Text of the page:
The last meat purveyor in the trendy Meatpacking District operating outside of the neighborhood’s city-owned cooperative market will join the others next month when it leaves the ground floor of TF Cornerstone’s West Coast apartment building.
Weichsel Beef has been operating for 45 years at 525 West Street, at the base of a former meat refrigeration warehouse at the corner of Gansevoort Street, Sam Farella, the company’s president, said. Weichsel plans to relocate to about 7,000 square feet at 826 Washington Street in the Gansevoort Market co-op under the High Line, just a block away, on Sept. 29.
Although the number of meat wholesalers has declined from a peak of about 200 several decades ago to about nine in 2011, Farella did not expect the industry to be extinguished completely from the area. Those that remain are in the city’s Gansevoort Market, located between Washington and West streets, and Little West 12th and Gansevoort streets, on property owned by the city.
“I think it is stable now. I hope so,” Farella said. “We’ve had enough change in the last 20 years. We never thought there would be apartments above us.”
The move comes as TF Cornerstone is looking to convert the Weichsel space to 8,340 square feet of high-end retail. The property that Weichsel has long occupied sits just feet from the future entrance to the under-construction Whitney Museum, slated to open in 2015.
TF Cornerstone, through its broker Robert K. Futterman & Associates (RKF), has leased a stretch of retail space at 810 Washington Street to fashion tenants such as the clothing boutique Intermix and Swiss lingerie retailer Hanro during the past 19 months. It is offering another 9,130 square feet at 90 Gansevoort Street between Washington and West streets, which can be combined with the Weichsel space, RKF marketing materials show.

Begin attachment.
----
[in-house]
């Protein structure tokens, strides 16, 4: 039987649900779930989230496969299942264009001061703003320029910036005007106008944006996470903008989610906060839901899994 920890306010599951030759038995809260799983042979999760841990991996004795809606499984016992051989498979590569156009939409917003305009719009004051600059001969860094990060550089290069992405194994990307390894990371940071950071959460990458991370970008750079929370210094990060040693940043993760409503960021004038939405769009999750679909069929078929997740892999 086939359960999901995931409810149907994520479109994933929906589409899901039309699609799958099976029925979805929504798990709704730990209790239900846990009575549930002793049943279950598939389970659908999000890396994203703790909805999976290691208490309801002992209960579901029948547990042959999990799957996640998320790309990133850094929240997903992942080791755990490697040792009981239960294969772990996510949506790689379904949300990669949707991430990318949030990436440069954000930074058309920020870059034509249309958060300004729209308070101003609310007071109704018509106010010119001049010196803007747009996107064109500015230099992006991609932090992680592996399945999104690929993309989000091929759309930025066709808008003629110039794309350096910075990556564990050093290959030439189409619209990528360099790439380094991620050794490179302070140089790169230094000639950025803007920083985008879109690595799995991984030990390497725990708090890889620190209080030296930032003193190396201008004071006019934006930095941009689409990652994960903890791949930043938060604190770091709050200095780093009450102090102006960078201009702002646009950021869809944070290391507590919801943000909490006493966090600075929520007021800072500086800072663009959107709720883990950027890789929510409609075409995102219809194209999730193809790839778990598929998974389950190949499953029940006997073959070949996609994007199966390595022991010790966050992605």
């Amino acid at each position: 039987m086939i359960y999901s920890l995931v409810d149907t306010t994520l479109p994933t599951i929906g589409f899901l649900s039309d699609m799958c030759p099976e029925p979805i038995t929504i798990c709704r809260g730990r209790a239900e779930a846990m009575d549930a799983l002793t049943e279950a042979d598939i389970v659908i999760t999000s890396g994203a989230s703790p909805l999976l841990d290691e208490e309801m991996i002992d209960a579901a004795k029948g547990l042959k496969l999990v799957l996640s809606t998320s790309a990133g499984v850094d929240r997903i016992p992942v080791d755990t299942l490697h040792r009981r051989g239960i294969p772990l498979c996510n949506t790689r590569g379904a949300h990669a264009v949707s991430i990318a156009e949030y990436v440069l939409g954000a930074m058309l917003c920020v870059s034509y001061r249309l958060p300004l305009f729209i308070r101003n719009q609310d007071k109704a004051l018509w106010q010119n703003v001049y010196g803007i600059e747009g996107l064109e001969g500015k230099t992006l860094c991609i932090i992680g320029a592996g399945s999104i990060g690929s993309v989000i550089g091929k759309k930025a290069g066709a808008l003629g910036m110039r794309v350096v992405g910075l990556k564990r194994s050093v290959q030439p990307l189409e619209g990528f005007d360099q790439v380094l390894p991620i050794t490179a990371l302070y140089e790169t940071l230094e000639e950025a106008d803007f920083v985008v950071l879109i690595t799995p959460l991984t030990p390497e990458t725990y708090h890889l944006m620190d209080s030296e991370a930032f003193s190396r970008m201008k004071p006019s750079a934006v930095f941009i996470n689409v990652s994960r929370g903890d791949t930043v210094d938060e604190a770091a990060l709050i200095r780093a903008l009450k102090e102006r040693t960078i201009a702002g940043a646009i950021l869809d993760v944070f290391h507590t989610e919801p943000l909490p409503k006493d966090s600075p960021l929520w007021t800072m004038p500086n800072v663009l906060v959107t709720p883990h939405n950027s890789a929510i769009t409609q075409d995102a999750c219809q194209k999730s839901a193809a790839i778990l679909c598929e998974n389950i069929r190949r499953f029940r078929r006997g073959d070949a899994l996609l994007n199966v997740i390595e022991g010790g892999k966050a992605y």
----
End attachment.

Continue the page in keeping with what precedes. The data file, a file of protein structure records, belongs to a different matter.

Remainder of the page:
Weichsel divides quarters of beef shipped from slaughterhouses around the country into smaller cuts for restaurants such as Brooklyn’s Peter Luger Steak House, as well as hotels and supermarkets in the Tri-State area, Farella said.
In 1980, TF Cornerstone’s predecessor Rockrose, bought the building from the Manhattan Refrigerating Co. and converted the upper floors to what is now a 318-unit residential rental building.
“We are going to take down the loading dock and restore the façade and keep the [awning] and keep the cast iron, to make it similar to the retail at Intermix [at grade],” Thomas Elghanayan, chairman of TF Cornerstone, said.
He said changes to the neighborhood have been remarkable from the days in the early 1980s, when men with bloody aprons and transvestite prostitutes mingled in the early mornings in Meatpacking District bars. And real estate pricing has shifted as well.
When he bought the building, “We figured it would be just apartments. [The Washington Street frontage] was a funny space — it did not suit for retail,” Elghanayan said. “It was not at grade and the apartment rental market was better,” he said.
At that time he could earn more per square foot from an apartment renter than from a store, and so at one time they rented those as residential units. “That has flipped,” he said.
Weichsel Beef, which opened in 1954 across Washington Street, moved to its current location about 12 years later. Rockrose tried to get Weichsel to move out in the 1980s but could not.
“We had renewal options,” Farella said.
Farella first joined Weichsel’s in 1974, and over the years took on more responsibility and ultimately bought the company he now heads.
He regrets not buying a building in the now-booming district when prices were low, but it was not for lack of trying. Circa 1987 he offered $400,000 for a structure on 10th Avenue between West 13th and Little West 12th streets, but could not get a loan from his bank.
“I was told they did not want to give a mortgage on a single-user-type property,” he said, so he was not able to purchase it.